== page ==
Budget cuts in Oklahoma

The impact of the price of oil has been huge in Oklahoma. And it ain't rising fast enough to help anytime soon. Focusing on the impact at one HBCU, this article comes from News.OK.

How much will college tuition increase this fall in Oklahoma?
More than 70 percent of Langston University's students are the first in their family to go to college. President Kent Smith said the first question their parents ask is, "How much will it cost?" 
Smith and the presidents at all Oklahoma public colleges and universities are deciding what the answer to that question will be starting July 1. 
Tuition and mandatory fees — a big part of each institution's budget — are going up. College administrators have to determine how much is enough, but not too much.
"We will propose an increase of 5 percent to 8 percent," said Smith, who figures that will be among the lowest tuition hike requests statewide.

College administrators will present their proposed 2016-17 budgets and requests for tuition increases to the Oklahoma State Regents for Higher Education for approval June 29. 
Tuition didn't go up in 2009-10. In the six years since, the average annual increase for all institutions has been 5.2 percent.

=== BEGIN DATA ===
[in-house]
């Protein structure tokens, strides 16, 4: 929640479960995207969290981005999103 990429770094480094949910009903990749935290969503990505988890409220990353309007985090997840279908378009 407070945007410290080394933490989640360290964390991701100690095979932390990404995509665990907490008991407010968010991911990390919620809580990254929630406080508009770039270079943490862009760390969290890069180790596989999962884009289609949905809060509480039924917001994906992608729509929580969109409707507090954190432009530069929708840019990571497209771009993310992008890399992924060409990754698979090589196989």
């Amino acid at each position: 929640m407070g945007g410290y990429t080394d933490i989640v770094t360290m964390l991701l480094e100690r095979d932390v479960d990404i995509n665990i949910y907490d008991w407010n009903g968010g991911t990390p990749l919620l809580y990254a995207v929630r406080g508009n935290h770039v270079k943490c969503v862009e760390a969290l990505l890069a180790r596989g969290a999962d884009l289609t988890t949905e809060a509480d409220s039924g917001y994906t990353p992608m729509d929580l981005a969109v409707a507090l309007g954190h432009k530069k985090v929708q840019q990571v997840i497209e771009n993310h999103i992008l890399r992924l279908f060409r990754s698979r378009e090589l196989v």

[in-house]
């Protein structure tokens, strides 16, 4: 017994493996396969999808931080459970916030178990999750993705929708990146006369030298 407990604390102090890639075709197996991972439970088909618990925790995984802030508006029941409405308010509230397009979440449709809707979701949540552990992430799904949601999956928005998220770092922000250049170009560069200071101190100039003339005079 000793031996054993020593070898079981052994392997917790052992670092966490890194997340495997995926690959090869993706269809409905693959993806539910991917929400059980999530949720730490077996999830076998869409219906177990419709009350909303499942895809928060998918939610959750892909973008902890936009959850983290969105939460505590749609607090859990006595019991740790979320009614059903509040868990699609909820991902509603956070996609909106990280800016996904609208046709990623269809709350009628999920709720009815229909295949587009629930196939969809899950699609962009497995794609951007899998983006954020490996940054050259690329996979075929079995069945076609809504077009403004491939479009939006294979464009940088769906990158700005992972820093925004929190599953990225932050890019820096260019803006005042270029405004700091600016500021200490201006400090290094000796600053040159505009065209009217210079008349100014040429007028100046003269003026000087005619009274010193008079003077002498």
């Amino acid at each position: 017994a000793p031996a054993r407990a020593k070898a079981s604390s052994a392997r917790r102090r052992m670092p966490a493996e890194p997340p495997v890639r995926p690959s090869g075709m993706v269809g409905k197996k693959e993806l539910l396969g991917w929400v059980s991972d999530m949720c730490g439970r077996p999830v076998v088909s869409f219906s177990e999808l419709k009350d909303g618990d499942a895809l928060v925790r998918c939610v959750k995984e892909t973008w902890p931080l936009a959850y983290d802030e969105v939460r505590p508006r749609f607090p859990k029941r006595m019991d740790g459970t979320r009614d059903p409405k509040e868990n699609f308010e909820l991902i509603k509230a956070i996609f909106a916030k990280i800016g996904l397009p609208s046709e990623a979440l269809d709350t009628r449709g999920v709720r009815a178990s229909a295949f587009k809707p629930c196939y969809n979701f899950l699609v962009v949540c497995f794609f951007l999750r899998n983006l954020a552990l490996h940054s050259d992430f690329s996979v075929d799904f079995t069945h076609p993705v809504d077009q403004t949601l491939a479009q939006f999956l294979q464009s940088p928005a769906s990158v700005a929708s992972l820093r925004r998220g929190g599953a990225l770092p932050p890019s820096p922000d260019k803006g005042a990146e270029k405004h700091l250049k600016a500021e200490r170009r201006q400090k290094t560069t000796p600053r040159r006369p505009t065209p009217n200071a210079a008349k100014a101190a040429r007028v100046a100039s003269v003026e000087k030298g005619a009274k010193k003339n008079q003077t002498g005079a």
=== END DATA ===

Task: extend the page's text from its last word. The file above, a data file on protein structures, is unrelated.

Affordable ranking 
This year, the higher education system took a cut in state funding of nearly 16 percent, and passed that along to each college and university. 
Langston's allocation is almost $2.9 million less than one year ago. 
It would require a 29 percent increase in tuition and fees to make up the difference, Smith said. 
"If you raise it too much, you start pricing yourself out of the market you're in," he said. 
Langston has increased enrollment the past two years by marketing itself to out-of-state students — about 40 percent of the student population — with "an affordability message," Smith said. 
The college rankings site AffordableSchools.net announced Wednesday its newest niche college rankings list, featuring the 25 Most Affordable Bachelor's-Granting Historically Black Colleges/Universities. 
Langston was third — after Elizabeth City (N.C.) State University and Clinton College, Rock Hill, S.C. — with annual in-state tuition at $5,042 and out-of-state tuition at $12,370. 
Efforts to keep tuition low next fall have included laying off 20 faculty and staff members, or nearly 10 percent of the workforce, Smith said.

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